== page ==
Romæ antiquæ descriptio a view of the religion, laws, customs, manners, and dispositions of the ancient Romans, and others : comprehended in their most illustrious acts and sayings agreeable to history
Valerius Maximus., Speed, Samuel, 1631-1682.

CHAP. IV. Of Rackings.

    Endured by
  • 1. The Servant of M. A∣grius.
  • 2. Alexander the Servant of Fannius.
  • 3. Philip Servant to Ful. Flaccus.

ANd that we may finish all sorts of Judgments, let us recite those Tortures, to which either no credit all was given, or else rashly too much faith.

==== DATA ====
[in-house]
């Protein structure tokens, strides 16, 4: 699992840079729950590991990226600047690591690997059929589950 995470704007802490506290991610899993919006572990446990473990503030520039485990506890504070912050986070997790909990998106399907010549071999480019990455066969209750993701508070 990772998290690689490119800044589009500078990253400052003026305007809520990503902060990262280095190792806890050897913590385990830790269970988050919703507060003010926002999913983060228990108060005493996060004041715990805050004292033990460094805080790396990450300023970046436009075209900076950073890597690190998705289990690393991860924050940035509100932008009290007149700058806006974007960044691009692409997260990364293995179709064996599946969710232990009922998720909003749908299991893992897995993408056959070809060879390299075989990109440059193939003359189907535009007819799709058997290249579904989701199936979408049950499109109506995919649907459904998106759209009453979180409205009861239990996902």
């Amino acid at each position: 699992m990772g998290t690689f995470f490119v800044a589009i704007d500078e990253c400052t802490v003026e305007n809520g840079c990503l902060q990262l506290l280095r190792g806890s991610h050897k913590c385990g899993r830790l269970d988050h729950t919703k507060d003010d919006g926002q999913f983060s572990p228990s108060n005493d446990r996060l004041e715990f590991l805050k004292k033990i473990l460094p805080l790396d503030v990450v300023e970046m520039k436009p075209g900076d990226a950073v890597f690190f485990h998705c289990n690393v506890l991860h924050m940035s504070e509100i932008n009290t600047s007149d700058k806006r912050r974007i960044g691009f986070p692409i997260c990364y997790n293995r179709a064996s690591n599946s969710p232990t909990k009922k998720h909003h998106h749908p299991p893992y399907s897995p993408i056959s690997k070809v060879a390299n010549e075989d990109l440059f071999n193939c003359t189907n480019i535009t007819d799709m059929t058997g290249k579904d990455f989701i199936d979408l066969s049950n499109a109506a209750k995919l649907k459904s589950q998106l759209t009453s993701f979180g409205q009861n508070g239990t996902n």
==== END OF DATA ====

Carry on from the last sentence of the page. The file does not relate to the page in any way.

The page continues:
1. The Servant of M. Agrius was accused to have murthered the servant of C. Fannius, and for that reason being rack'd by his Master, he constantly af∣firmed, that he did commit the fact. Thereupon be∣ing delivered up to Fannius, he was put to death. In a little while after, he that was thought to be slain, returned home.

2. On the other side, Alexander, the Servant of Fannius, being suspected to have murthered C. Fl. a Page  359Roman Knight, being six times tortur'd denied that he was any way concerned in it. But as if he had confessed it, he was condemned by the Judges, and by Calpurnius the Triumvir crucified.

3. Fulvius Flaccus the Consul pleading, Philip his Servant, upon whom the whole testimony lay, being eight times tortur'd, would not utter a word to his Masters prejudice. And yet he was condemned as guilty, when one eight times tortur'd had given a more certain argument of Innocence, than eight once tormented had afforded.